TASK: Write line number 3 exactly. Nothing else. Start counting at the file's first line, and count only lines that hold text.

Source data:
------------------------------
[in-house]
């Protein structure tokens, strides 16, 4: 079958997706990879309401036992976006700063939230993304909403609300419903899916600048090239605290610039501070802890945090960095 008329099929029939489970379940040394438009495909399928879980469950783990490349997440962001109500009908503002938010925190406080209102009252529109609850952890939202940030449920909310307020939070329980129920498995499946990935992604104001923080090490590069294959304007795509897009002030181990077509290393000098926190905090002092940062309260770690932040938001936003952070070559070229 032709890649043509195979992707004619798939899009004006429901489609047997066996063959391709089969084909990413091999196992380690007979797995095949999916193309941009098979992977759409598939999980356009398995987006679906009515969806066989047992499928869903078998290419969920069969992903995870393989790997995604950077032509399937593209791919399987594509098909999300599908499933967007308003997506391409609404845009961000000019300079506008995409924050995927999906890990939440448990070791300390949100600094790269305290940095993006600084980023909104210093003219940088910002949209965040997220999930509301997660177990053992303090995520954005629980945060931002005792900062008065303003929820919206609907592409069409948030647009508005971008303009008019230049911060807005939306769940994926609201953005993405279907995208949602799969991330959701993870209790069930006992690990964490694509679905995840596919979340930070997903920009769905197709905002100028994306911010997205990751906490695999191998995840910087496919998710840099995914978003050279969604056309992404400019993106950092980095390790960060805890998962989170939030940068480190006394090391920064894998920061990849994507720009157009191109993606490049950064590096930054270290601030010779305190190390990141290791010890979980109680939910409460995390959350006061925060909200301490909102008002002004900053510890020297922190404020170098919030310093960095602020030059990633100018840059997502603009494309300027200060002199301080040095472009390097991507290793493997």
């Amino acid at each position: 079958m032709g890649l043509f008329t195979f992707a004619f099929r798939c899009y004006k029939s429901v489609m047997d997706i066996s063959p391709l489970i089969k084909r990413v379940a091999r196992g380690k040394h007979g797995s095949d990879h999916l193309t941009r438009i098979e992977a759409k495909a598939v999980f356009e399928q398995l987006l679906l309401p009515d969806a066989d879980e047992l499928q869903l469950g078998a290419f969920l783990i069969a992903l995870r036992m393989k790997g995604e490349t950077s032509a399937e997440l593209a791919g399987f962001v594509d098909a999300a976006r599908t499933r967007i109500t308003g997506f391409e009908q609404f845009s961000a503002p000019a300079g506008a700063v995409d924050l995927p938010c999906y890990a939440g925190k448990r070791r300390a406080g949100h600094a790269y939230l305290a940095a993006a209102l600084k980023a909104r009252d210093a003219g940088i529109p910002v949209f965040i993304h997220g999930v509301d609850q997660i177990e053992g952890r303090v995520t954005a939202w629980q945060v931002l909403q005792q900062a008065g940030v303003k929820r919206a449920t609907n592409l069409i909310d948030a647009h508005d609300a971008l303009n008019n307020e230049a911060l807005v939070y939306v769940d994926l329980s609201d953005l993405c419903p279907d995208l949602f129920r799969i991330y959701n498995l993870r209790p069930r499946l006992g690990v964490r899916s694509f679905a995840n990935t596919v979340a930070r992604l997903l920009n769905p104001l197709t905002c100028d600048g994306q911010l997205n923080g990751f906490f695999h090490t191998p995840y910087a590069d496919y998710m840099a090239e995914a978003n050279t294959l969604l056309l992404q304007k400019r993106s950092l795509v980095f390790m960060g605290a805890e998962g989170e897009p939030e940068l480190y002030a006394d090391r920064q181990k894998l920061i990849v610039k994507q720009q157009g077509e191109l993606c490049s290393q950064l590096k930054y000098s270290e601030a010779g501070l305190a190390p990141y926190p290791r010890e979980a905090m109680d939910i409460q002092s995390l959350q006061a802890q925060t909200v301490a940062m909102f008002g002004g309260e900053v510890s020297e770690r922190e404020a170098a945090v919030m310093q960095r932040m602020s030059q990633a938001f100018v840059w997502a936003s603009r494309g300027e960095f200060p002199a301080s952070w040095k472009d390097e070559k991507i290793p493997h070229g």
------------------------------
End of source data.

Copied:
């Amino acid at each position: 079958m032709g890649l043509f008329t195979f992707a004619f099929r798939c899009y004006k029939s429901v489609m047997d997706i066996s063959p391709l489970i089969k084909r990413v379940a091999r196992g380690k040394h007979g797995s095949d990879h999916l193309t941009r438009i098979e992977a759409k495909a598939v999980f356009e399928q398995l987006l679906l309401p009515d969806a066989d879980e047992l499928q869903l469950g078998a290419f969920l783990i069969a992903l995870r036992m393989k790997g995604e490349t950077s032509a399937e997440l593209a791919g399987f962001v594509d098909a999300a976006r599908t499933r967007i109500t308003g997506f391409e009908q609404f845009s961000a503002p000019a300079g506008a700063v995409d924050l995927p938010c999906y890990a939440g925190k448990r070791r300390a406080g949100h600094a790269y939230l305290a940095a993006a209102l600084k980023a909104r009252d210093a003219g940088i529109p910002v949209f965040i993304h997220g999930v509301d609850q997660i177990e053992g952890r303090v995520t954005a939202w629980q945060v931002l909403q005792q900062a008065g940030v303003k929820r919206a449920t609907n592409l069409i909310d948030a647009h508005d609300a971008l303009n008019n307020e230049a911060l807005v939070y939306v769940d994926l329980s609201d953005l993405c419903p279907d995208l949602f129920r799969i991330y959701n498995l993870r209790p069930r499946l006992g690990v964490r899916s694509f679905a995840n990935t596919v979340a930070r992604l997903l920009n769905p104001l197709t905002c100028d600048g994306q911010l997205n923080g990751f906490f695999h090490t191998p995840y910087a590069d496919y998710m840099a090239e995914a978003n050279t294959l969604l056309l992404q304007k400019r993106s950092l795509v980095f390790m960060g605290a805890e998962g989170e897009p939030e940068l480190y002030a006394d090391r920064q181990k894998l920061i990849v610039k994507q720009q157009g077509e191109l993606c490049s290393q950064l590096k930054y000098s270290e601030a010779g501070l305190a190390p990141y926190p290791r010890e979980a905090m109680d939910i409460q002092s995390l959350q006061a802890q925060t909200v301490a940062m909102f008002g002004g309260e900053v510890s020297e770690r922190e404020a170098a945090v919030m310093q960095r932040m602020s030059q990633a938001f100018v840059w997502a936003s603009r494309g300027e960095f200060p002199a301080s952070w040095k472009d390097e070559k991507i290793p493997h070229g």